Youth Challenge Academy at Milledgeville, Ga., graduates its first class

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Story by SGT Clinton J Glenn on 04/01/2017
"We are investing in the future of our country by providing people who can contribute to society, both in military service and the workforce," said Col. Wallace Steinbrecher, state director of the Georgia National Guard YCA program.

The 78 graduates of the Milledgeville YCA walked across the stage and received diplomas and congratulations from David Bill, interim campus director of the Milledgeville YCA; Maj. Gen. Joe Jarrard, the adjutant general of the Georgia National Guard; retired Maj. Gen. Peter Boylan, 20th president of Georgia Military College and Col. Steinbrecher.

The Milledgeville YCA campus is the newest of three academies in Georgia that administer a 22-week program that helps at-risk youths earn their high school diploma or GED. The first YCA was established at Fort Gordon in 1993 and was followed by the creation of the Fort Stewart YCA in 2000. The Milledgeville YCA program was created in 2016, making Georgia one of only three states with three academies.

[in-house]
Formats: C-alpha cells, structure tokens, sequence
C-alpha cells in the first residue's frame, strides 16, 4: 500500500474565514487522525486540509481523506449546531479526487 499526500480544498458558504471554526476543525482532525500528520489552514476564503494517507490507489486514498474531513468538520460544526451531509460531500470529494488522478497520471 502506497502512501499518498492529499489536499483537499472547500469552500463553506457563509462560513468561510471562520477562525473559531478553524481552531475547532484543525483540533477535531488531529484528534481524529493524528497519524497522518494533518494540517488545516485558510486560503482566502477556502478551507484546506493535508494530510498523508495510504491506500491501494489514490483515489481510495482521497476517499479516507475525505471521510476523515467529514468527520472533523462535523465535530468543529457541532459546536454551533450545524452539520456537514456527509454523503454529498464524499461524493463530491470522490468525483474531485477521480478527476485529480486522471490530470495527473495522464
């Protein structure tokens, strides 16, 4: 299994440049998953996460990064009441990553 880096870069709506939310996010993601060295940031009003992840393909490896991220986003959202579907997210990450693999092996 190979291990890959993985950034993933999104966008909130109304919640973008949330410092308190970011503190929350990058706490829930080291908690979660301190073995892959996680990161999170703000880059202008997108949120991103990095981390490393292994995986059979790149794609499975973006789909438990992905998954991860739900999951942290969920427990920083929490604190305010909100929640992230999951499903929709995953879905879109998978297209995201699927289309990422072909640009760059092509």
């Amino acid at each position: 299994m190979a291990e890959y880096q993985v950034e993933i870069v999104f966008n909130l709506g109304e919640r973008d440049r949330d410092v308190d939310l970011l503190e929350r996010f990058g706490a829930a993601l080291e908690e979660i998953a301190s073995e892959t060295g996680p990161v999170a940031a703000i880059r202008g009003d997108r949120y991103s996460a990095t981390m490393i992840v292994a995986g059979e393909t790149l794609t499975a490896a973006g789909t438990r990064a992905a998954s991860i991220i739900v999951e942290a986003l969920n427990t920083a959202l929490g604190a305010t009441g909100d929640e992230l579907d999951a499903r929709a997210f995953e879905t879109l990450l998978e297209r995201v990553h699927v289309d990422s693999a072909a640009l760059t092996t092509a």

Combined, the three YCA programs have the capacity to graduate 1,200 cadets per year. To date, the Georgia National Guard YCA program has graduated over 15,000 cadets.

"We have taught them to make good decisions," said Bill, the interim campus director for the Milledgeville YCA. "It may not always be the easiest decision to make, but it's always better to make the hard right decision, than the easy wrong decision."

In 2015, 55 percent of YCA graduates entered the workforce upon completion of the program. Another 40 percent pursued higher education while another two percent entered the military.
The YCA curriculum focuses on academics, discipline, civic responsibility and citizenship. The program provides a structured development environment that incorporates physical education and motivates cadets to achieve in all areas of life.

For graduating cadets like Alexia Greene, honor graduate of class 2017-001, the YCA program provides new opportunity. When asked what the program meant to her, Greene smiled.

"It means that I do have the determination and commitment to stay dedicated to something difficult and not just give up," said Greene, who sang the national anthem at the ceremony.

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